A Conversation with Secretary of Defense Robert Gates
Ambassador Dave and Kay Phillips Family International Lecture

 

Photo by Duke Today.

Photo by Duke Today.

Gates Calls Upon Students to Join the Military

By David Jarmul | Duke Today September 29, 2010

More of the nation’s leading universities should join Duke in providing officers and others to serve in the military, U.S. Defense Secretary Robert Gates told a packed Page Auditorium Wednesday evening.

“If America’s best and brightest people will not step forward, who then will step forward?” Gates asked, calling on students in the audience and at other leading schools to “go outside your comfort zone and take a risk, in every sense of the word.” Talented young people who serve in the military are “given extraordinary responsibility at a young age,” Gates said, leading troops “at an age when their peers are reading spreadsheets and making photo copies.”

Gates said the military is drawing on a “tiny sliver of America” rather than on the broad population. Military recruitment is increasingly concentrated in the South and the Rocky Mountain West, as well as in rural areas and among military families, he said, arguing that “for most Americans, the wars remain an abstraction.”

The situation has evolved since the country moved to an all-volunteer army in the wake of the Vietnam War, Gates said. Returning to an earlier tradition of compulsory service is “politically impossible” and impractical in an era when warfare requires extensive training and experience. Yet the resulting “void of relationships and understanding” between the military and many citizens poses a risk, he argued.

Gates commended Duke for maintaining ROTC programs and other connections with the military, in contrast with many Ivy League and other elite universities. He cited three current or former Duke students who have made important contributions through their military service: Jonathan Kuniholm, a graduate student who lost an arm in Iraq and is now developing prosthetic devices; Eric Greitens, a former Navy Seal and Rhodes Scholar who founded The Missions Continues; and Emerson Gardner, a Marine Corps general who assisted Gates with budget planning and other military issues.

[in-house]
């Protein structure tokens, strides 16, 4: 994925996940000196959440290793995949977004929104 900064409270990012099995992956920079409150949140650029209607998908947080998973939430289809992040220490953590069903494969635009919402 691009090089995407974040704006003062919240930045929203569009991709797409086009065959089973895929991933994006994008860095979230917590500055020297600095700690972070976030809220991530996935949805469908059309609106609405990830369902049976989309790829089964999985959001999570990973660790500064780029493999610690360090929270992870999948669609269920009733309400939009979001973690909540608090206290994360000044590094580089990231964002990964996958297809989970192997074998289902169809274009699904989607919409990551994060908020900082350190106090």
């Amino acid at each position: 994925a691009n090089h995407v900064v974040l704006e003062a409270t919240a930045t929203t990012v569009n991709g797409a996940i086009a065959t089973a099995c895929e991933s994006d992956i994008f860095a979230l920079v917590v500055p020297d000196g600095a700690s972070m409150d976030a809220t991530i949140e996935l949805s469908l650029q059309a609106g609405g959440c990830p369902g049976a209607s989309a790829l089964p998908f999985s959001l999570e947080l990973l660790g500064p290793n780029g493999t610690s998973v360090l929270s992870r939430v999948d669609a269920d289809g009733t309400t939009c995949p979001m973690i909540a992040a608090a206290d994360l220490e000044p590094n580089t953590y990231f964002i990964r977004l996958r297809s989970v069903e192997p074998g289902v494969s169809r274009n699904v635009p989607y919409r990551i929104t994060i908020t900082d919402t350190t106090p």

Gates also paid tribute to two other Duke graduates, Matthew Lynch and James Regan, who died in Iraq and were recently commemorated along with other Duke alumni on the memorial wall between Duke Chapel and the Divinity School.

In addition, the defense secretary praised a large group of ROTC students in attendance for embracing what he called the “ethos of service” and for helping to relieve the “extraordinary stress” facing current service members and their families. “We’ve had so few fighting our wars for so long,” Gates said, noting the toll this has taken in terms of anxiety for military children, divorce and suicide. “How long can these brave and broad young shoulders bear the burden that we as a military, a government and a society continue to place on them?”

Gates was introduced by Duke President Richard H. Brodhead, who recalled their interactions as fellow academic leaders when Gates was still president of Texas A&M University before moving to the Pentagon. Noting how Gates once told him that being a university president was more demanding than his previous position as head of the CIA, Brodhead joked that Gates may have accepted the Defense position “in search of an easy life. If so, he quickly found himself wrong.” He went on to praise Gates as “an absolute straight shooter” and “a person of amazing courage.”

In turn, Gates opened his remarks by saying, “It’s a relief to be back on a university campus and not have to worry about football.”

Gates, who met earlier in the day with a Duke class and with ROTC students from Duke and three other local universities, delivered the Ambassador S. Davis Phillips Family International Lecture. Last year the annual series featured Fareed Zakaria of Newsweek International and CNN.

The event was organized by Duke political science professor Peter Feaver, a former special adviser for the National Security Council. It was sponsored by the American Grand Strategy Program, which Feaver directs, the Triangle Institute for Security Studies, Duke’s Sanford School of Public Policy and its Office of Global Strategy and Programs, and the university’s “A World Together” initiative.

View the original article here.